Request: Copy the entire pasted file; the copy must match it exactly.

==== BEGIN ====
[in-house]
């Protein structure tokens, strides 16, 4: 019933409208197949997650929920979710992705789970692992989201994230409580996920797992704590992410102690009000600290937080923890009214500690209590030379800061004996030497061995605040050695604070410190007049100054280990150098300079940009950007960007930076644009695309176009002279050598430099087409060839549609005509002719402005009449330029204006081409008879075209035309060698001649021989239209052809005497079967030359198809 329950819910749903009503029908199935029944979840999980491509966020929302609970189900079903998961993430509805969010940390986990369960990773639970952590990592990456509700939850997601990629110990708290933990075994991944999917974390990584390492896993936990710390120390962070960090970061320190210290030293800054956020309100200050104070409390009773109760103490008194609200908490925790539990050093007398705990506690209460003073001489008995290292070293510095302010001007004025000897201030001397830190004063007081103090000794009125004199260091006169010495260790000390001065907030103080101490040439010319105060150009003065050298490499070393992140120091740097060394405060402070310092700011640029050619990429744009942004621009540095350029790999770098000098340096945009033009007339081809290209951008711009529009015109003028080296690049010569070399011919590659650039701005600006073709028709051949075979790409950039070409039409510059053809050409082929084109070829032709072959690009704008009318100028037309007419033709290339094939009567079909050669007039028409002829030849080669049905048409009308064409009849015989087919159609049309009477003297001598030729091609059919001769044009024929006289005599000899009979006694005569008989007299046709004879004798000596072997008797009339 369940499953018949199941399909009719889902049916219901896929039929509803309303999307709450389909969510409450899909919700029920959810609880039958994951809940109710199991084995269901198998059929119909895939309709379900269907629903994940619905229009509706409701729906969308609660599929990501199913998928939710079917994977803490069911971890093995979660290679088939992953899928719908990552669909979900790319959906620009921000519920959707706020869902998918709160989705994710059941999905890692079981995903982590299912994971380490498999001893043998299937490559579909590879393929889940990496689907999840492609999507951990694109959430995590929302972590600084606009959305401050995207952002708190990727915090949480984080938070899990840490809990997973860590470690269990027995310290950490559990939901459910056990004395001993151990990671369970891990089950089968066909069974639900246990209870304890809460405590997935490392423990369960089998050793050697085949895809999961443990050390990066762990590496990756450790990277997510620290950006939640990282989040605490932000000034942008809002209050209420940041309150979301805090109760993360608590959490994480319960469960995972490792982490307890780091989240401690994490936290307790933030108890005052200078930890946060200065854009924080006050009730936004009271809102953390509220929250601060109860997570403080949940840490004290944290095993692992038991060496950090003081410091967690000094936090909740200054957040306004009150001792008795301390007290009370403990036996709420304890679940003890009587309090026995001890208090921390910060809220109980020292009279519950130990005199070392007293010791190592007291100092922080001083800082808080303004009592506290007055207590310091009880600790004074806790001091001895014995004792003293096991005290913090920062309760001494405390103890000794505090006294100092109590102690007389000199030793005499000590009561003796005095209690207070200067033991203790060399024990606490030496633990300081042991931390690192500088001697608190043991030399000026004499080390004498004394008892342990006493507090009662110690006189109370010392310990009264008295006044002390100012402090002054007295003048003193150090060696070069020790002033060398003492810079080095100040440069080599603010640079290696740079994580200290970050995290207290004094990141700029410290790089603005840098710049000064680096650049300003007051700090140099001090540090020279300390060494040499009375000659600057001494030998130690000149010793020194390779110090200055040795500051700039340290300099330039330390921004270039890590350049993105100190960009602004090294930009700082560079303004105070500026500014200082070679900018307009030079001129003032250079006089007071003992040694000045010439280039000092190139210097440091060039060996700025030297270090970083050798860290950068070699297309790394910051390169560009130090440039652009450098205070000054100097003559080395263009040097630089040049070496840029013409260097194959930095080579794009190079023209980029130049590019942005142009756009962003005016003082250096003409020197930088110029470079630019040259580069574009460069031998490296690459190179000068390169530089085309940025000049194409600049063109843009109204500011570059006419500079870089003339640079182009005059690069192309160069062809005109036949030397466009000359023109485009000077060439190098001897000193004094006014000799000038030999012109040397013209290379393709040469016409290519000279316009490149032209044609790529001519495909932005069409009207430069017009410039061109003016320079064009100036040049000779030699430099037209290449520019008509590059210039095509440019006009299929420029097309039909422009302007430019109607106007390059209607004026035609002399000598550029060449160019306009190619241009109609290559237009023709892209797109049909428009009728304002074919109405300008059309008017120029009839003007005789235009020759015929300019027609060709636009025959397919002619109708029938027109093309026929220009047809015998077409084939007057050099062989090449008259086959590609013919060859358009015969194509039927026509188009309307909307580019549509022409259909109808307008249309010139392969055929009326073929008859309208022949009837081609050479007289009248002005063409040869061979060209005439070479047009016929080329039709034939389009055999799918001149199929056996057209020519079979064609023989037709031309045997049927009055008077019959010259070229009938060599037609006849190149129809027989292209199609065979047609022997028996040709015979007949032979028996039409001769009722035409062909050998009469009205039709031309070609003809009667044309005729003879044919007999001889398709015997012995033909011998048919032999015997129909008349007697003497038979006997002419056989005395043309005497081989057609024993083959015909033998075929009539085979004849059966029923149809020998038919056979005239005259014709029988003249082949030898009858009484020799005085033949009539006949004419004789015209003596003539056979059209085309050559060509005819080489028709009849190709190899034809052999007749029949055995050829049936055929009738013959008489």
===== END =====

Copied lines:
[in-house]
């Protein structure tokens, strides 16, 4: 019933409208197949997650929920979710992705789970692992989201994230409580996920797992704590992410102690009000600290937080923890009214500690209590030379800061004996030497061995605040050695604070410190007049100054280990150098300079940009950007960007930076644009695309176009002279050598430099087409060839549609005509002719402005009449330029204006081409008879075209035309060698001649021989239209052809005497079967030359198809 329950819910749903009503029908199935029944979840999980491509966020929302609970189900079903998961993430509805969010940390986990369960990773639970952590990592990456509700939850997601990629110990708290933990075994991944999917974390990584390492896993936990710390120390962070960090970061320190210290030293800054956020309100200050104070409390009773109760103490008194609200908490925790539990050093007398705990506690209460003073001489008995290292070293510095302010001007004025000897201030001397830190004063007081103090000794009125004199260091006169010495260790000390001065907030103080101490040439010319105060150009003065050298490499070393992140120091740097060394405060402070310092700011640029050619990429744009942004621009540095350029790999770098000098340096945009033009007339081809290209951008711009529009015109003028080296690049010569070399011919590659650039701005600006073709028709051949075979790409950039070409039409510059053809050409082929084109070829032709072959690009704008009318100028037309007419033709290339094939009567079909050669007039028409002829030849080669049905048409009308064409009849015989087919159609049309009477003297001598030729091609059919001769044009024929006289005599000899009979006694005569008989007299046709004879004798000596072997008797009339 369940499953018949199941399909009719889902049916219901896929039929509803309303999307709450389909969510409450899909919700029920959810609880039958994951809940109710199991084995269901198998059929119909895939309709379900269907629903994940619905229009509706409701729906969308609660599929990501199913998928939710079917994977803490069911971890093995979660290679088939992953899928719908990552669909979900790319959906620009921000519920959707706020869902998918709160989705994710059941999905890692079981995903982590299912994971380490498999001893043998299937490559579909590879393929889940990496689907999840492609999507951990694109959430995590929302972590600084606009959305401050995207952002708190990727915090949480984080938070899990840490809990997973860590470690269990027995310290950490559990939901459910056990004395001993151990990671369970891990089950089968066909069974639900246990209870304890809460405590997935490392423990369960089998050793050697085949895809999961443990050390990066762990590496990756450790990277997510620290950006939640990282989040605490932000000034942008809002209050209420940041309150979301805090109760993360608590959490994480319960469960995972490792982490307890780091989240401690994490936290307790933030108890005052200078930890946060200065854009924080006050009730936004009271809102953390509220929250601060109860997570403080949940840490004290944290095993692992038991060496950090003081410091967690000094936090909740200054957040306004009150001792008795301390007290009370403990036996709420304890679940003890009587309090026995001890208090921390910060809220109980020292009279519950130990005199070392007293010791190592007291100092922080001083800082808080303004009592506290007055207590310091009880600790004074806790001091001895014995004792003293096991005290913090920062309760001494405390103890000794505090006294100092109590102690007389000199030793005499000590009561003796005095209690207070200067033991203790060399024990606490030496633990300081042991931390690192500088001697608190043991030399000026004499080390004498004394008892342990006493507090009662110690006189109370010392310990009264008295006044002390100012402090002054007295003048003193150090060696070069020790002033060398003492810079080095100040440069080599603010640079290696740079994580200290970050995290207290004094990141700029410290790089603005840098710049000064680096650049300003007051700090140099001090540090020279300390060494040499009375000659600057001494030998130690000149010793020194390779110090200055040795500051700039340290300099330039330390921004270039890590350049993105100190960009602004090294930009700082560079303004105070500026500014200082070679900018307009030079001129003032250079006089007071003992040694000045010439280039000092190139210097440091060039060996700025030297270090970083050798860290950068070699297309790394910051390169560009130090440039652009450098205070000054100097003559080395263009040097630089040049070496840029013409260097194959930095080579794009190079023209980029130049590019942005142009756009962003005016003082250096003409020197930088110029470079630019040259580069574009460069031998490296690459190179000068390169530089085309940025000049194409600049063109843009109204500011570059006419500079870089003339640079182009005059690069192309160069062809005109036949030397466009000359023109485009000077060439190098001897000193004094006014000799000038030999012109040397013209290379393709040469016409290519000279316009490149032209044609790529001519495909932005069409009207430069017009410039061109003016320079064009100036040049000779030699430099037209290449520019008509590059210039095509440019006009299929420029097309039909422009302007430019109607106007390059209607004026035609002399000598550029060449160019306009190619241009109609290559237009023709892209797109049909428009009728304002074919109405300008059309008017120029009839003007005789235009020759015929300019027609060709636009025959397919002619109708029938027109093309026929220009047809015998077409084939007057050099062989090449008259086959590609013919060859358009015969194509039927026509188009309307909307580019549509022409259909109808307008249309010139392969055929009326073929008859309208022949009837081609050479007289009248002005063409040869061979060209005439070479047009016929080329039709034939389009055999799918001149199929056996057209020519079979064609023989037709031309045997049927009055008077019959010259070229009938060599037609006849190149129809027989292209199609065979047609022997028996040709015979007949032979028996039409001769009722035409062909050998009469009205039709031309070609003809009667044309005729003879044919007999001889398709015997012995033909011998048919032999015997129909008349007697003497038979006997002419056989005395043309005497081989057609024993083959015909033998075929009539085979004849059966029923149809020998038919056979005239005259014709029988003249082949030898009858009484020799005085033949009539006949004419004789015209003596003539056979059209085309050559060509005819080489028709009849190709190899034809052999007749029949055995050829049936055929009738013959008489």